2. Episode II was the weakest of the films. Hayden Christensen really tried to do his best to show a young Anakin Skywalker struggling with his emotions, but the scene where he is talking to Padme after slaughtering the Tusken Raiders after the death of his mother was the worst piece of acting I had seen. I do not know if it is the worst acting I had seen, but it is in the running. I mean, it made many of the long pauses Hayden took when he was talking with Padme seem watchable, when compared with that scene.
  3. Episode III was the strongest of the three films, and that where Hayden Christiensen failed as Anakin in Episode II, he succeeded in Episode III. He was finally able to show us how much love he had for Padme and for who he was, but struggling with where he wanted to be and how to deal with the Force vision he was having of Padme’s death.

Some notable moments from the marathon during the prequels:

  1. I slept through Episode I. I was awake for the the opening crawl, fell asleep, then podracing, then sleep, then the Duel of the Fates scene battle between Qui Gon Jinn, Obi-Wan Kenobi and Darth Maul, and then the end scene aka “PEACE!”
  2. I am sure that about half the theater was asleep during Episode II. I know this because a quarter of the theater was snoring and various points during the movie.
  3. Once Episode III ended, I am sure a few more people walked into the theater for the marathon who had paid to be there and decided to skip the prequels. I have no issue if one does not want to watch the prequels, but in my opinion if you paid the $50 to watch all previous six Star Wars films in Episode order, you should be there with the rest of us at 4AM!

Then, the original trilogy began (Episode IV-VI aka “A New Hope,” “The Empire Strikes Back,” and “Return of the Jedi”). Some things I learned watching these films:

  1. The pace of these movies felt different. I felt that some moments were rushed through, while the parts that were key seemed to slow down in pace, but only for a moment. Something that I did not fully notice until that screening.
  2. I know many fans feel that Episode V is the best of the original trilogy. I still maintain that Episode VI is the best, but I felt a newfound respect and admiration for Episode V. Perhaps as I got older, the emotional impact of those big moments in Episode V hit me harder and helped me develop a deeper connection to the characters that made them richer both as the character in the story and the actors portraying them.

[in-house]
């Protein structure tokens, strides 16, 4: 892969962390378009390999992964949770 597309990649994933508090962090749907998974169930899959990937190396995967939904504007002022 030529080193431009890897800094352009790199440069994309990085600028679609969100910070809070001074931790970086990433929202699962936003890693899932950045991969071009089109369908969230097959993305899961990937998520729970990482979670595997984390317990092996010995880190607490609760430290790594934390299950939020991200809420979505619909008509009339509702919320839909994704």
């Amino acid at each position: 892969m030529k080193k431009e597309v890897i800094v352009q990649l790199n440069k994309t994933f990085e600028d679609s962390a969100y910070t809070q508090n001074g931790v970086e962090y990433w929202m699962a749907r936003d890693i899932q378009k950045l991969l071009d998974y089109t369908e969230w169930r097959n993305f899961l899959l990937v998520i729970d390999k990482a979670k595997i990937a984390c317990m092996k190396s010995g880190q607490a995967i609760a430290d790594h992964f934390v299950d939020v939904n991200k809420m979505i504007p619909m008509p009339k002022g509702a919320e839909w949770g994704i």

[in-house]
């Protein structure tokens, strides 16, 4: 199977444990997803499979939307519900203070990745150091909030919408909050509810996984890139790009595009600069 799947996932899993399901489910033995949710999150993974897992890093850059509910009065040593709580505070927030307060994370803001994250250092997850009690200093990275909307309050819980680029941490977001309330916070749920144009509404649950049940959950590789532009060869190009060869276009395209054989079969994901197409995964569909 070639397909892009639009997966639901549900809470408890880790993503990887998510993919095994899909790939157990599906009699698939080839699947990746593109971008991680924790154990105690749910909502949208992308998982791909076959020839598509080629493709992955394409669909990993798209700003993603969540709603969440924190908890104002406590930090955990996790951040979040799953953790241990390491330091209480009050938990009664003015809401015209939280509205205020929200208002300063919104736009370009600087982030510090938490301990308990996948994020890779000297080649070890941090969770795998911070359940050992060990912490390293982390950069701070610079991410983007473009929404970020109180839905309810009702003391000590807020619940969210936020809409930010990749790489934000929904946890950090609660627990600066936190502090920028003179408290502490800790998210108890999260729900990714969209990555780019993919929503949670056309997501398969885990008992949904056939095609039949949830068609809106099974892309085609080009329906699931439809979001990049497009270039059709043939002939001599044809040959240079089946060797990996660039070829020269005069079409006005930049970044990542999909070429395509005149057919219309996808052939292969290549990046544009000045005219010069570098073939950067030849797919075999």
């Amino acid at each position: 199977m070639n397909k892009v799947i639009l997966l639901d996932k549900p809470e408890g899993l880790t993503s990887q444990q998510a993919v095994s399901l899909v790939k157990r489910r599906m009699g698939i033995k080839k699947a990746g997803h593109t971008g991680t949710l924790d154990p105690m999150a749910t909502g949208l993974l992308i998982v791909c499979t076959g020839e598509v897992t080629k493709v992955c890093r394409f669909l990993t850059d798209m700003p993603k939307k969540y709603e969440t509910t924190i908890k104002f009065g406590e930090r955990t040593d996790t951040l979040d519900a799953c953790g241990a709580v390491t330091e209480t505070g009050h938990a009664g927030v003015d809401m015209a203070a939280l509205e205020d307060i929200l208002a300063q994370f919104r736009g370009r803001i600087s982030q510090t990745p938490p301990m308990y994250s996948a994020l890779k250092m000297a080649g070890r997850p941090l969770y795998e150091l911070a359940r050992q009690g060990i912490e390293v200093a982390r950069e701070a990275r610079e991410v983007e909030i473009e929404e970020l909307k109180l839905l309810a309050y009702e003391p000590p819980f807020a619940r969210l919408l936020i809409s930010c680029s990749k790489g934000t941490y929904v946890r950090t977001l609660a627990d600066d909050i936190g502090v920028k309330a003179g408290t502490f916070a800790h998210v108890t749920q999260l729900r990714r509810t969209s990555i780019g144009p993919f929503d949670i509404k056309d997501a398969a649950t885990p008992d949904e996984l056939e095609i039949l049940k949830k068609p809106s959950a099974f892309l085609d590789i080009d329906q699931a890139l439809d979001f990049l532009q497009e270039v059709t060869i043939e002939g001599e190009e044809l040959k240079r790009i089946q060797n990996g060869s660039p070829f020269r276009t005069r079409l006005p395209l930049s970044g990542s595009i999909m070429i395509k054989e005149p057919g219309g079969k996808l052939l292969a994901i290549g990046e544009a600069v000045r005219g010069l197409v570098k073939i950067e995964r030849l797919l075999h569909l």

3. I loved it when in Episode V that Princess Leia kisses Luke to make Han Solo jealous, the entire theater went “Ewwwww!!!!” I decided torespond to this when the theater calmed down a little… I yelled “spoilers!”
  4. Ewoks rule!

And, finally, after many hours and a near false start (whoever was in the booth ready to play Episode VII (The Force Awakens) hit start when half the theater was still in line for popcorn/soda/whatever and in the bathroom. Those of us in the theater went “hey!” and the guy paused the movie. Thankfully, we only saw the star field before the scroll started so no harm done), the Force was awoken. If, for whatever reason, you are one of the few who were waiting for a home/digital release of the film, I won’t spoil it for you, but watching the six previous films created an emotion of joy, love and happiness that I do not recall experiencing for any movie. Ever. What I will tell you was after so many moments that made me do a mini-jump in my seat for certain moments and at least 3 moments that left me a little misty eyed, I left that theater feeling elated. In small part, because it was great that I would now be able to go home and
get some sleep, but primarily because I had survived the marathon and found myself
more emotionally connected to this piece of popular
culture that is beloved by many across the galaxy.

With the influx of new books, TV shows like “StarWars Rebels,” and other related media, I look forward to writing and
discussing Star Wars with you, as well as various other aspects of popular culture that we love and unite us.

May the Force be with you.